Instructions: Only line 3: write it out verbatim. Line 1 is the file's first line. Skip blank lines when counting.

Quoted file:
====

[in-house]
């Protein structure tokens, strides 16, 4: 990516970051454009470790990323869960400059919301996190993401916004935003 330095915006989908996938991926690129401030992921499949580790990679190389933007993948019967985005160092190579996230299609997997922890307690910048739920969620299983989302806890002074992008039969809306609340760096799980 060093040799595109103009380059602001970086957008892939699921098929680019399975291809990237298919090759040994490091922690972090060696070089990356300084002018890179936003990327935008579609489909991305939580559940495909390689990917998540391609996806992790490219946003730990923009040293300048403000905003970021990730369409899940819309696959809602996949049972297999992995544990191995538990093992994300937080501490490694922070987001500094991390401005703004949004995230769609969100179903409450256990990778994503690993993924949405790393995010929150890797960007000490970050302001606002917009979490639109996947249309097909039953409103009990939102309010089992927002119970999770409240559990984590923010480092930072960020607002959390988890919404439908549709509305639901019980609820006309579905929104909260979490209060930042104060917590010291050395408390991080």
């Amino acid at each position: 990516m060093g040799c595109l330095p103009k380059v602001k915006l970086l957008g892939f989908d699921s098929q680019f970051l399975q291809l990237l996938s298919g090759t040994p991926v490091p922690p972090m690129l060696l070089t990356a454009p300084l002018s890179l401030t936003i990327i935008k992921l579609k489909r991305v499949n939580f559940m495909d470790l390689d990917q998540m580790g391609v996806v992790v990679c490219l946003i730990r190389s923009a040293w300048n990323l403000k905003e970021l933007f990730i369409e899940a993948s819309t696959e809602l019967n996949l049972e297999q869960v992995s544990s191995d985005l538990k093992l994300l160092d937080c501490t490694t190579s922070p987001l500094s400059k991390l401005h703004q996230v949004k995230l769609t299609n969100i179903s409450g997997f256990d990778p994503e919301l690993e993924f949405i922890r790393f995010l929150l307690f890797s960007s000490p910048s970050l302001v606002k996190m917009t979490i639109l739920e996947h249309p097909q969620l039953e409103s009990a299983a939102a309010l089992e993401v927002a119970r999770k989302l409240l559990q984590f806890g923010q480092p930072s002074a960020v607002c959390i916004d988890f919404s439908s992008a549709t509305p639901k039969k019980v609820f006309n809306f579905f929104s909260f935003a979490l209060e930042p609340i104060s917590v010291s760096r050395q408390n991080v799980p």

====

């Amino acid at each position: 990516m060093g040799c595109l330095p103009k380059v602001k915006l970086l957008g892939f989908d699921s098929q680019f970051l399975q291809l990237l996938s298919g090759t040994p991926v490091p922690p972090m690129l060696l070089t990356a454009p300084l002018s890179l401030t936003i990327i935008k992921l579609k489909r991305v499949n939580f559940m495909d470790l390689d990917q998540m580790g391609v996806v992790v990679c490219l946003i730990r190389s923009a040293w300048n990323l403000k905003e970021l933007f990730i369409e899940a993948s819309t696959e809602l019967n996949l049972e297999q869960v992995s544990s191995d985005l538990k093992l994300l160092d937080c501490t490694t190579s922070p987001l500094s400059k991390l401005h703004q996230v949004k995230l769609t299609n969100i179903s409450g997997f256990d990778p994503e919301l690993e993924f949405i922890r790393f995010l929150l307690f890797s960007s000490p910048s970050l302001v606002k996190m917009t979490i639109l739920e996947h249309p097909q969620l039953e409103s009990a299983a939102a309010l089992e993401v927002a119970r999770k989302l409240l559990q984590f806890g923010q480092p930072s002074a960020v607002c959390i916004d988890f919404s439908s992008a549709t509305p639901k039969k019980v609820f006309n809306f579905f929104s909260f935003a979490l209060e930042p609340i104060s917590v010291s760096r050395q408390n991080v799980p």